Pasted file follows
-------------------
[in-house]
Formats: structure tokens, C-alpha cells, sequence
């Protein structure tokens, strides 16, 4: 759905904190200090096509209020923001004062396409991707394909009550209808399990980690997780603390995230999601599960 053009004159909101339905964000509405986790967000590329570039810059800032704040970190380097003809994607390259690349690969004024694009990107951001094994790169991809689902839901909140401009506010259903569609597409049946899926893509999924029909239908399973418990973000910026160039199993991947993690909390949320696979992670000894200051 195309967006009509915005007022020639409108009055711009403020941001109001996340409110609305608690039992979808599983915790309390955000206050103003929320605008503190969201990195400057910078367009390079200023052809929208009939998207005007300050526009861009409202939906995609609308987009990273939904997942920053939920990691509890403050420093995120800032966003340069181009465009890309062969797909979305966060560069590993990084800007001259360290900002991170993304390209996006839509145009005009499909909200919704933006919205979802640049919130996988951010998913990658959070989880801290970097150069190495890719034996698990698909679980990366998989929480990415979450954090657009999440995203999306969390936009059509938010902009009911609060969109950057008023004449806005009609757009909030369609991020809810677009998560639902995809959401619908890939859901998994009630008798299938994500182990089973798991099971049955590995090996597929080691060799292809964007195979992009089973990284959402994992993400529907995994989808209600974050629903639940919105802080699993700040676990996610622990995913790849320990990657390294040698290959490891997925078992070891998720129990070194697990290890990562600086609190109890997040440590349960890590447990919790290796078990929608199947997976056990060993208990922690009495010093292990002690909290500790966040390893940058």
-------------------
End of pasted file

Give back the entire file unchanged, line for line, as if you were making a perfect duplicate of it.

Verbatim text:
[in-house]
Formats: structure tokens, C-alpha cells, sequence
């Protein structure tokens, strides 16, 4: 759905904190200090096509209020923001004062396409991707394909009550209808399990980690997780603390995230999601599960 053009004159909101339905964000509405986790967000590329570039810059800032704040970190380097003809994607390259690349690969004024694009990107951001094994790169991809689902839901909140401009506010259903569609597409049946899926893509999924029909239908399973418990973000910026160039199993991947993690909390949320696979992670000894200051 195309967006009509915005007022020639409108009055711009403020941001109001996340409110609305608690039992979808599983915790309390955000206050103003929320605008503190969201990195400057910078367009390079200023052809929208009939998207005007300050526009861009409202939906995609609308987009990273939904997942920053939920990691509890403050420093995120800032966003340069181009465009890309062969797909979305966060560069590993990084800007001259360290900002991170993304390209996006839509145009005009499909909200919704933006919205979802640049919130996988951010998913990658959070989880801290970097150069190495890719034996698990698909679980990366998989929480990415979450954090657009999440995203999306969390936009059509938010902009009911609060969109950057008023004449806005009609757009909030369609991020809810677009998560639902995809959401619908890939859901998994009630008798299938994500182990089973798991099971049955590995090996597929080691060799292809964007195979992009089973990284959402994992993400529907995994989808209600974050629903639940919105802080699993700040676990996610622990995913790849320990990657390294040698290959490891997925078992070891998720129990070194697990290890990562600086609190109890997040440590349960890590447990919790290796078990929608199947997976056990060993208990922690009495010093292990002690909290500790966040390893940058």